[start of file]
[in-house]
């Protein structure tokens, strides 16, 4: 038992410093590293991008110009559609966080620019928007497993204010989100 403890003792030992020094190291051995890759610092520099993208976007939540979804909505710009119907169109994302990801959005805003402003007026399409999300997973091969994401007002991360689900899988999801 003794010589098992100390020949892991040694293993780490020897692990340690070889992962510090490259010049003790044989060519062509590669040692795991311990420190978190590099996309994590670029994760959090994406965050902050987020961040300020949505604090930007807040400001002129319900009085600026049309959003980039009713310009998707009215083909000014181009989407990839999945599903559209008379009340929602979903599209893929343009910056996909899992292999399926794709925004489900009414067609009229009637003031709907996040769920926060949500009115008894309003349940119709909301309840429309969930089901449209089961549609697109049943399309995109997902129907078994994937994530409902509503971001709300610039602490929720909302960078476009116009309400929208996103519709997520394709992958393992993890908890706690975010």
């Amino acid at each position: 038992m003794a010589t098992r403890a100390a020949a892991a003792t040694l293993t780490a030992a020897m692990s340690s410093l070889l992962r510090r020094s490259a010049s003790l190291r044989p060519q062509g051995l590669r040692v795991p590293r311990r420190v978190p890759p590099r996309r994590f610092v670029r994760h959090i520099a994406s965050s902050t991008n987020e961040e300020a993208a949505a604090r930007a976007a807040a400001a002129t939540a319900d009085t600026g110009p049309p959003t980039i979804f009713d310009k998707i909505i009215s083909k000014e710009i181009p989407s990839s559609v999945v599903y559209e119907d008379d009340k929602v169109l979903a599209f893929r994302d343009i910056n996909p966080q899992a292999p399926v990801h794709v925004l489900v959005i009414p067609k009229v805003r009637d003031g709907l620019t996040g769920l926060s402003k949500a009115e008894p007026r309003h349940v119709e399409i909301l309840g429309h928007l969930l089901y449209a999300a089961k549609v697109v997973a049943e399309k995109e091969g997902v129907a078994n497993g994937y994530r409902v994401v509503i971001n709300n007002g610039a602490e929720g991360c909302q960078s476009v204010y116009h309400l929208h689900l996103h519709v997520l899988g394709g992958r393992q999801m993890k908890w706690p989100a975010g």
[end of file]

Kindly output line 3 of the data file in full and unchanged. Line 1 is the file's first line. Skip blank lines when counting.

């Amino acid at each position: 038992m003794a010589t098992r403890a100390a020949a892991a003792t040694l293993t780490a030992a020897m692990s340690s410093l070889l992962r510090r020094s490259a010049s003790l190291r044989p060519q062509g051995l590669r040692v795991p590293r311990r420190v978190p890759p590099r996309r994590f610092v670029r994760h959090i520099a994406s965050s902050t991008n987020e961040e300020a993208a949505a604090r930007a976007a807040a400001a002129t939540a319900d009085t600026g110009p049309p959003t980039i979804f009713d310009k998707i909505i009215s083909k000014e710009i181009p989407s990839s559609v999945v599903y559209e119907d008379d009340k929602v169109l979903a599209f893929r994302d343009i910056n996909p966080q899992a292999p399926v990801h794709v925004l489900v959005i009414p067609k009229v805003r009637d003031g709907l620019t996040g769920l926060s402003k949500a009115e008894p007026r309003h349940v119709e399409i909301l309840g429309h928007l969930l089901y449209a999300a089961k549609v697109v997973a049943e399309k995109e091969g997902v129907a078994n497993g994937y994530r409902v994401v509503i971001n709300n007002g610039a602490e929720g991360c909302q960078s476009v204010y116009h309400l929208h689900l996103h519709v997520l899988g394709g992958r393992q999801m993890k908890w706690p989100a975010g």